Food Logging Trial: Are You Really Eating What You Think You Are?

by Brian on August 5, 2013 in Paleo Diet

You probably have an intuitive sense of what and how much you are putting into your body–and you are probably wrong.

As someone who’s spent the better part of the past 5 years obsessing over health and nutrition, I thought I was pretty in tune with how I was eating. That is, until I signed up to have my microbiome sequenced by the American Gut project and was asked to keep a food log for 7 days.

For one week I recorded all the foods I ate in FitDay, a free online weight loss and diet journal. At the end of the week I analyzed my results to send off with my stool sample to American Gut (sequencing results still pending, and to be the subject of a future post).

Along the way I discovered I was way off in my estimations of several key measures of nutrition, a few things I might do to improve my own nutrition, and two reasons why many people fail at dieting to lose weight despite their best intentions.

What I thought I was eating

Subjectively, I would describe my eating habits as “ad libitum paleo diet” plus some cheese and goat milk. In other words, I eat mostly meat, fruits, and vegetables along with some mostly non-cow dairy (I don’t drink cow milk, but can tolerate some aged cheeses well). I completely avoid gluten grains, corn, and soy. I occasionally indulge in small amounts of beans, nuts, or rice. I only drink alcohol once every two or three months; usually only one drink when I do, and almost never more than two drinks.

I typically do strength training 5 days a week, which makes me feel particularly ravenous. However, I’ve been thin all my life and I don’t weigh that much–currently 130 lbs. Considering my activity level and quantity of food consumption I thought I was eating about 3,000 calories/day on average.

My diet is very meat heavy. I typically buy lean grass-fed meat and pastured pork in bulk from a local farmer. However, I do make an effort to get some vegetables with every meal. I also regularly consume fruits that would offend low carb fanatics–plantains, bananas, cherries, berries, and the oh-so-delicious acai berry juice by Sambazon.

Because of my high consumption of lean meats, regular consumption of sweet and starchy fruits, and occasional dalliance with dairy my perceived macronutrient ratio was about 45% protein, 20% fat, and 35% carbs.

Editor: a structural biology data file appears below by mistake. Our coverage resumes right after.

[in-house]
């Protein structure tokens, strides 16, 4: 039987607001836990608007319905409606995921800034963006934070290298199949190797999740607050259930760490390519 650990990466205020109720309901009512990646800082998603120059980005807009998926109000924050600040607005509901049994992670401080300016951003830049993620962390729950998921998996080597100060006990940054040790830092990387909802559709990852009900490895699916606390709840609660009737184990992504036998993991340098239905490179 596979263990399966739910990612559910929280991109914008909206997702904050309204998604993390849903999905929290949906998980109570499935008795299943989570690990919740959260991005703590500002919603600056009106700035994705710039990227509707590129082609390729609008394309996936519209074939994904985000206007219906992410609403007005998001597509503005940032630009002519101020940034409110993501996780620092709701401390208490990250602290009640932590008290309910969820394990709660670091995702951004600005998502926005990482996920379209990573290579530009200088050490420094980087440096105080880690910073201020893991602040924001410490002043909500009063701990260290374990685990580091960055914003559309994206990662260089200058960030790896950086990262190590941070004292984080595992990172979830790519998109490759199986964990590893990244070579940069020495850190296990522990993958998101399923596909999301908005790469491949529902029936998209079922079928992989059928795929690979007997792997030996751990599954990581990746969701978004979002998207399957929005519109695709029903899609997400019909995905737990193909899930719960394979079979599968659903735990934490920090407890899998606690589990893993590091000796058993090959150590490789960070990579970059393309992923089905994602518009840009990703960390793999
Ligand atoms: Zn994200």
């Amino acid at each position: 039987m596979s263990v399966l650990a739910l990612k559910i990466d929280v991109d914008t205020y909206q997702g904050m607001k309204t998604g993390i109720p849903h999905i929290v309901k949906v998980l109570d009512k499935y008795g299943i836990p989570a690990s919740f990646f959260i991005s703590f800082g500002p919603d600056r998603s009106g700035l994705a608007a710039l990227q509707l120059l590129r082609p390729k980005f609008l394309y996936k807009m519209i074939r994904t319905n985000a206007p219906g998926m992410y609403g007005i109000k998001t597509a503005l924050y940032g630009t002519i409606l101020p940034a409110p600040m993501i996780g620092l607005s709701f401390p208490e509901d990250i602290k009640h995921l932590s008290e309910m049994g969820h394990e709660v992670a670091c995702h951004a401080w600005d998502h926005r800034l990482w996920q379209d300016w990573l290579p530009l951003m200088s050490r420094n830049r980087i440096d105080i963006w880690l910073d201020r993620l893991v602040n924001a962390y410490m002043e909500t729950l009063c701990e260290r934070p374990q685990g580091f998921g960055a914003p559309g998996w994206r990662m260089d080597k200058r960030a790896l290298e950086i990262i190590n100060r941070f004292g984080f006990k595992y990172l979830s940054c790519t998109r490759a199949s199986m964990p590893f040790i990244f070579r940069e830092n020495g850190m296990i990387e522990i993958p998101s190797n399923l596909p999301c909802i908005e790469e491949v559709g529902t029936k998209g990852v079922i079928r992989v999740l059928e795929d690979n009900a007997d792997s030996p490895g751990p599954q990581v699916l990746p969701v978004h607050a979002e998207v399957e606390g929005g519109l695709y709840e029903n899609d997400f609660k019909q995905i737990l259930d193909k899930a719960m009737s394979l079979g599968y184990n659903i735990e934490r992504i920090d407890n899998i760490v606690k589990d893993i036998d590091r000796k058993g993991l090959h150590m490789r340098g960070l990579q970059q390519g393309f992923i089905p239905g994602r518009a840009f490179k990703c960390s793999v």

What I was really eating


As you can see from the charts, I was completely wrong about my macronutrient ratios!

So why was I so wrong?

Like most people, I associate meat with protein. Especially since I typically eat leaner cuts, I expected that would translate into mostly protein calories. However, even your lean grass-fed beef contains unexpectedly high amounts of fat.

Initially I simply couldn’t believe what a high percentage of fat that FitDay told me I was eating. I even tried to “rig” it to higher protein and lower fat by changing the meat selections to lower fat cuts (in FitDay you choose a food item from a list and it plugs in the macronutrients from a database). The percentages shifted a couple points, but didn’t really move the needle.

Additionally, the goat milk I drink is 46% fat by calories, cheeses are often 60-80% fat, and even the bit of dark chocolate I eat that you’d think was mostly sugar is actually a whopping 73% fat.

The low carb percentage took me equally by surprise. It turned out that even though I ate a highly respectable 32 different species of plant matter during the course of the week, including lots of fruits, it simply didn’t add up to that much calorie-wise.

I was also completely wrong when it came to calorie count.

I only averaged 2,157 calories/day for the week–a far cry from my guesstimation of 3,000. Even on my highest day I only reached 2,581 calories. My lowest day was 1,579 calories (accidental intermittent fasting?).

Based on my activity level, FitDay said I should be eating 2,538 calories/day just to maintain weight, which means I ended the week with a 2,665 calorie deficit! Over an entire day’s worth of food.